Finally, in the wisdom literature, is the Song of Songs, or some Bibles list it as the “Song of Solomon.” Now, let me tell you, I believe firmly that the Song of Solomon is not about our relationship to Christ. Some Bible interpreters interpret this book that way. I do not because the Bible never pictures Christ as a sexual partner. This is a book that shows us that men are called to be men and women are called to be women, and we rejoice in this; we can enjoy this.
So these five books, remember, are called “The Wisdom Literature.” They’re right there in the middle of the Bible. Enjoy reading them and gain wisdom from them.
Now there’s one more thing I want to teach on, before I end my teaching time today, and that’s the temple. I think it would be very helpful if you have a study Bible to pause the podcast, and look up a picture of the temple so you’ll know what I’m talking about as we go through this. Go ahead, pause the podcast and find a study Bible or a picture of Solomon’s temple online and look at it as we talk about it.
There are three great kings during this period, which we’re calling the United Monarchy. They’re Saul, David, and Solomon. Solomon’s reign was one of great prosperity and peace, and he built the temple, the most famous building in all of the Bible.
Now, temples for the ancients were not buildings into which people came to meet God. But for them, they were what we might call “God houses”—buildings, so beautifully made and kept, that when priests offered proper sacrifices there, God would be pleased and would want to come to his house and answer their prayers.
Solomon’s temple had two rooms, and then it had side chambers. You can see if you’re looking at a picture of the temple, these rooms. The first room was called the Holy Place. It was 60 feet long, 30 feet wide, and 45 feet high (very high!). The second room was called the Holy of Holies, and it was a 30 foot cube. Isn’t that interesting? It was a cube. The side chambers were three stories high, and they were used for storage and treasury vaults.
Now, the temple was distinguished from every other religious building of its day in that it had absolutely no idols. All the interior lines lead to the Ark of the Covenant in which were placed—do you remember?—the two tablets that Moses put in there. What were written on the tablets? The 10 Commandments. The lid of the Ark of the Covenant was called the mercy seat. At the heart of the temple was the Word of God, covered by the mercy seat. Oh, I love that.
Solomon, now was the last king before the kingdom divides. What happened after Solomon? Why did the kingdom divide? Well, I believe it’s because Solomon was divided. He was divided in four very important ways: his obedience, his building program, in his love, and in his faith. Let’s talk about that. Solomon was divided in his obedience. He multiplied armies, He multiplied his wives, He multiplied his money. He was divided in his building program. He had seven years for the temple, and he spent 13 years for his own house. He was divided in his love. Turn to 1 Kings 11:1-3. This shows us how he is divided in his love:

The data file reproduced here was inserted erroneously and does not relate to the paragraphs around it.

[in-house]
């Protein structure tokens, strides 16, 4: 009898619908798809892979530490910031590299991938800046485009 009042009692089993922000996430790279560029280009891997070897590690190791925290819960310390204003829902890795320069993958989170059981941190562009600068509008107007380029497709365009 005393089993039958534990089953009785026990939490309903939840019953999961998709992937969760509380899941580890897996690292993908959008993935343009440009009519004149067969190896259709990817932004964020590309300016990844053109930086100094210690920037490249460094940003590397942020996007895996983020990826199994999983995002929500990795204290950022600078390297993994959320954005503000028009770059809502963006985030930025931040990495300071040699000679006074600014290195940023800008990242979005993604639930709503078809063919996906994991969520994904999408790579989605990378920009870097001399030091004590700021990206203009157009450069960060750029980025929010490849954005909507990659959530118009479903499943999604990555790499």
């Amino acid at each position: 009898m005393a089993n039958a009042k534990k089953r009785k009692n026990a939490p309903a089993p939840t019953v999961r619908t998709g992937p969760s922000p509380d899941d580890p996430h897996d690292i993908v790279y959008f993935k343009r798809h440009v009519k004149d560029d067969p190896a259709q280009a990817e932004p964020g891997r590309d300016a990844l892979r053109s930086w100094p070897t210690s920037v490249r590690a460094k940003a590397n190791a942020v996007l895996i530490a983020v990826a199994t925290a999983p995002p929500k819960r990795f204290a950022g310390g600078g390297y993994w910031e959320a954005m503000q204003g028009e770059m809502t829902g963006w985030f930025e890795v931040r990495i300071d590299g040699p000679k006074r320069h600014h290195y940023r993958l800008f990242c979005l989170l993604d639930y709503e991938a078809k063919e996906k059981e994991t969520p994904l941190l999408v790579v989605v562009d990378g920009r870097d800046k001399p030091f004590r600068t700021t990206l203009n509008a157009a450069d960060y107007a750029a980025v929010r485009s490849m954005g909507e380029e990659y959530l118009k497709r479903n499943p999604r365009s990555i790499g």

“Now King Solomon loved many foreign women, along with the daughter of Pharaoh: Moabite, Ammonite, Edomite, Sidonian, and Hittite women, from the nations concerning which the Lord had said to the people of Israel, “You shall not enter into marriage with them, neither shall they with you, for surely they will turn away your heart after their gods.” Solomon clung to these in love. He had 700 wives, who were princesses, and 300 concubines. And his wives turned away his heart.”1 Kings 11:1-3
Oh, my Solomon was divided in his love: God versus his wives. He was also divided in his faith. Look at 1 Kings 11:4-8:
“For when Solomon was old his wives turned away his heart after other gods, and his heart was not wholly true to the Lord his God, as was the heart of David his father. For Solomon went after Ashtoreth the goddess of the Sidonians, and after Milcom the abomination of the Ammonites. So Solomon did what was evil in the sight of the Lord and did not wholly follow the Lord, as David his father had done. Then Solomon built a high place for Chemosh the abomination of Moab, and for Molech the abomination of the Ammonites, on the mountain east of Jerusalem. And so he did for all his foreign wives, who made offerings and sacrificed to their gods.”1 Kings 11:4-8
Do you see how he was divided in his faith? He was divided in his obedience in his building program, in His love, in his faith. Therefore, Solomon leaves behind a divided kingdom. Socially they were divided—there were the very rich and the very poor—and religiously, he built the high places.
Let me ask us all, what divisions do we see in our hearts in our lives? Are our hearts wholehearted, undivided, toward the Lord? Do our lives show a single purpose? Or do we somehow show divisiveness in our own hearts toward God and toward others? Oh, let’s be women who are wholeheartedly devoted to God.
Now, I want you to take a brief break a five minute break, and then come back.
As we finish up…
All right now leaders for the second part of your discipleship group, I want you to choose one of your ladies to share about her biography. Give her 20 minutes to share and discuss it together. And then take time to share your prayer requests and decide how you will pray for each other this week. Are you still sharing your weekly calendars for prayer needs? If so, pass those out and pray for each other, and then give your disciples an appropriate assignment requiring their quiet times and their Bible memorization and praying for one another. Make sure you know who’s going to give her biography report next week. And then close by singing or saying your blessing over each other from Numbers 6:24-26. May the Lord restore your souls as you meet together this week. God bless you.